CHEAD Proposal FAQs

What is the timeline for the review process?

All proposals that are submitted on or before the deadline will be reviewed within 2 weeks according to the following process:

1) Each application will be screened for completeness and their appropriateness for a partnership with CHEAD.
2) Screened proposals will be reviewed, discussed and ranked by the review committee and scored by the selection criteria described below.

After proposals are ranked,

3) The CHEAD team will contact the principal investigator of top-ranking proposals to formulate a work and resource plan that best positions the project to be successful.  The formulation period may take up to 1 month. 
4) Upon completion of a mutually agreed upon work plan, work will commence on the selected projects approximately 45 days after the application deadline. 


What are the selection criteria for projects?
We will select high-impact and innovative projects that have identified molecules that can be feasibly optimized from a medicinal chemistry perspective. Proposals will be scored based on five general criteria:

Significance – Does the project propose an innovative and promising therapeutic solution to address antibiotic resistance?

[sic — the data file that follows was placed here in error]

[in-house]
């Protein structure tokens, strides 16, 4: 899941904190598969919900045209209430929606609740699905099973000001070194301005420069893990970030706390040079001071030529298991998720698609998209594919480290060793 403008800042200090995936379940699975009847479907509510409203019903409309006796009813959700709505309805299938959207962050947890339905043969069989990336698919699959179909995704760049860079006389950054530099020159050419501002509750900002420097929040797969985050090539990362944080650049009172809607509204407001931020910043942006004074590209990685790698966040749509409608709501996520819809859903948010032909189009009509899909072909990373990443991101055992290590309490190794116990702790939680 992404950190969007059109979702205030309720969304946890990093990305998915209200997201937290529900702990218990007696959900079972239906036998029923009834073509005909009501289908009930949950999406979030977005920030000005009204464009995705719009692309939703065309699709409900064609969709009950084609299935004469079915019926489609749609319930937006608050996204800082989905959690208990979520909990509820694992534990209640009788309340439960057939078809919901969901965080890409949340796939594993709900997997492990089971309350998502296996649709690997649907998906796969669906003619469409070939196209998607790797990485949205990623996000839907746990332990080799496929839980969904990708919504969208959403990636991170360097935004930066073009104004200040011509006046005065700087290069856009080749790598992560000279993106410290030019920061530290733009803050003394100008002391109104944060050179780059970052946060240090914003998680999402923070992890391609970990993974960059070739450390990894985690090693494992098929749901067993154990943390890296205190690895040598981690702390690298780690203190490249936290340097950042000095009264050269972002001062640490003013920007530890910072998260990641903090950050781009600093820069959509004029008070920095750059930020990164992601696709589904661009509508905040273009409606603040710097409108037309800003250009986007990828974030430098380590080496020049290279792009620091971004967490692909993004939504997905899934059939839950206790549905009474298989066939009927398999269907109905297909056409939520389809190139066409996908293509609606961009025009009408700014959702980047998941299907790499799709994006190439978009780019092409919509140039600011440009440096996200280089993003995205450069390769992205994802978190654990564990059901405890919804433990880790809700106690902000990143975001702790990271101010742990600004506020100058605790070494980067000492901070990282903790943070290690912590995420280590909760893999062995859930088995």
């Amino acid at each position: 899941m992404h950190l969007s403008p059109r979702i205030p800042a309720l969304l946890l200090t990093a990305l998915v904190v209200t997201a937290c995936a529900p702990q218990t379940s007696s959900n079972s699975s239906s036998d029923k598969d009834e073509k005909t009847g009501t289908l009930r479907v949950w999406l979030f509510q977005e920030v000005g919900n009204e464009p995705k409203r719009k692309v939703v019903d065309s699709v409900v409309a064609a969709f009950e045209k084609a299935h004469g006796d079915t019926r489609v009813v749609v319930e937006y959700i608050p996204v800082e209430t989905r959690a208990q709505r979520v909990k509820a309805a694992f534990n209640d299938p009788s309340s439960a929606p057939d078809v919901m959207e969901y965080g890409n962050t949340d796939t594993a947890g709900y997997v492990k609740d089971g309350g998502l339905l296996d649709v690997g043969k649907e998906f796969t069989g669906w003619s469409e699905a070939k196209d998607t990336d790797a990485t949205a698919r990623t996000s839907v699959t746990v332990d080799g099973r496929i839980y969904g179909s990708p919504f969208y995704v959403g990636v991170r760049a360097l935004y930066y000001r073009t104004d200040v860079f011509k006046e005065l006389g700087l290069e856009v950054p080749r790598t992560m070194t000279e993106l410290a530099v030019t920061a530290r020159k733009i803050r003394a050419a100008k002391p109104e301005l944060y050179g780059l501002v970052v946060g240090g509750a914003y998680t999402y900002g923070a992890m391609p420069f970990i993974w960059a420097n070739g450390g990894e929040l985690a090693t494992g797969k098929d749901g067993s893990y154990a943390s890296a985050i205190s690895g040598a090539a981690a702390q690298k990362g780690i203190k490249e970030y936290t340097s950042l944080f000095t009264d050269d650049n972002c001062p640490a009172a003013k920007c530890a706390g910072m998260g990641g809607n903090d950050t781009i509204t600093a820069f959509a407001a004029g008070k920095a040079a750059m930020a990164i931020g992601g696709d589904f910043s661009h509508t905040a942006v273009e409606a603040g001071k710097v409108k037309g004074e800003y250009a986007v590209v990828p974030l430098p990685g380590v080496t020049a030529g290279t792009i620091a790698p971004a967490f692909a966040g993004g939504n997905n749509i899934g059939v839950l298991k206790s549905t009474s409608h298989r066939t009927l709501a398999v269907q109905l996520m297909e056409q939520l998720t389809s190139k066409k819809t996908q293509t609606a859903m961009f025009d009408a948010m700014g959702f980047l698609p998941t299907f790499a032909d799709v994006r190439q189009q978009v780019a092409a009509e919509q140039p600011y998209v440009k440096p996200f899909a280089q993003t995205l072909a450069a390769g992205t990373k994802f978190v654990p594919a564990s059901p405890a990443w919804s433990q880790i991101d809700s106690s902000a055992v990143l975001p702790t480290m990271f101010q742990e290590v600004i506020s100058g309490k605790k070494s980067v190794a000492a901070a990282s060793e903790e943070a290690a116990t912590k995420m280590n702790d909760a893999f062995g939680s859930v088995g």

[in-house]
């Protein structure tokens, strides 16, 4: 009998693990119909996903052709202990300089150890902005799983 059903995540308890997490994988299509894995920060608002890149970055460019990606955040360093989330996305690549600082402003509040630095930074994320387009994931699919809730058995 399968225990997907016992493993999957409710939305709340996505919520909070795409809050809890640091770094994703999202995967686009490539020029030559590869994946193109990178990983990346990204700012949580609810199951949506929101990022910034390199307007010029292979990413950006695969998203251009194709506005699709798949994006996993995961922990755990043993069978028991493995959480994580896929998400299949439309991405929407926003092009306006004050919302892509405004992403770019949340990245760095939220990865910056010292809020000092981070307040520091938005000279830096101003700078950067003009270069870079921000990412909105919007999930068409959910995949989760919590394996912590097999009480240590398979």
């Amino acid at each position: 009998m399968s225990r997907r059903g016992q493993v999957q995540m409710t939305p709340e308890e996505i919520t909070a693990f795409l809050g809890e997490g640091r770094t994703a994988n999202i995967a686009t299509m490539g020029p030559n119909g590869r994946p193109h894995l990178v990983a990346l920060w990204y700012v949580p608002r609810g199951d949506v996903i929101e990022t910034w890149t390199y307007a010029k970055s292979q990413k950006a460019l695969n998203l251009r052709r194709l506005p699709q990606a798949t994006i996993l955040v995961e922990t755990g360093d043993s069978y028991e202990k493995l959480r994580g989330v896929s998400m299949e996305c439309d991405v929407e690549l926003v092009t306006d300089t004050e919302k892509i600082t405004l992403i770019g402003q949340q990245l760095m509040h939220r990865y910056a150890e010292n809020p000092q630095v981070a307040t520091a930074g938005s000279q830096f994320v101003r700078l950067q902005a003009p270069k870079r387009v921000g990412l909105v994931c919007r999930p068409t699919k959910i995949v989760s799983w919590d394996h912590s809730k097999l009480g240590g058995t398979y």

Innovation – Has the project uncovered new biology or bacterial targets; have identified a new class of antibiotics; or have developed a novel screening strategy to discover new-small molecule candidates?

Impact – Can CHEAD resources make a substantive impact on the proposed project?

Investigators – Is the academic lab actively working on the project such that a CHEAD partnership would accelerate a project that is already fully operational? Do the PIs and collaborators have appropriate experience and/or an established record of accomplishments in their field?

Environment – Does the PI's research institution provide adequate institutional support and resources that will contribute to the success of the proposed project?


What kinds of research projects will be considered?
Projects that focus on developing small-molecule therapeutics that target infection by antibiotic resistant pathogens; projects targeting Gram-negative bacterial infection will be prioritized.


What does a working partnership with CHEAD look like?
Weekly team meetings consisting of both CHEAD and academic lab members will be held and progress will be evaluated on a monthly schedule by the CHEAD leadership.  Decisions to accelerate or terminate projects will be made every 6 months, based on the recommendations of the Broad Institute CHEAD team.


How will inventions developed under the collaboration be managed?

All work will be done collaboratively between the Broad Institute and the academic institution.  The Broad Institute will work with the academic institution to put in place a joint invention agreement that will govern the licensing of the work developed under this collaboration. Any revenues from licensing will be shared equitably among the involved institutions.


Will my application be considered confidential in the review process?
Yes,  your application will be treated confidentially.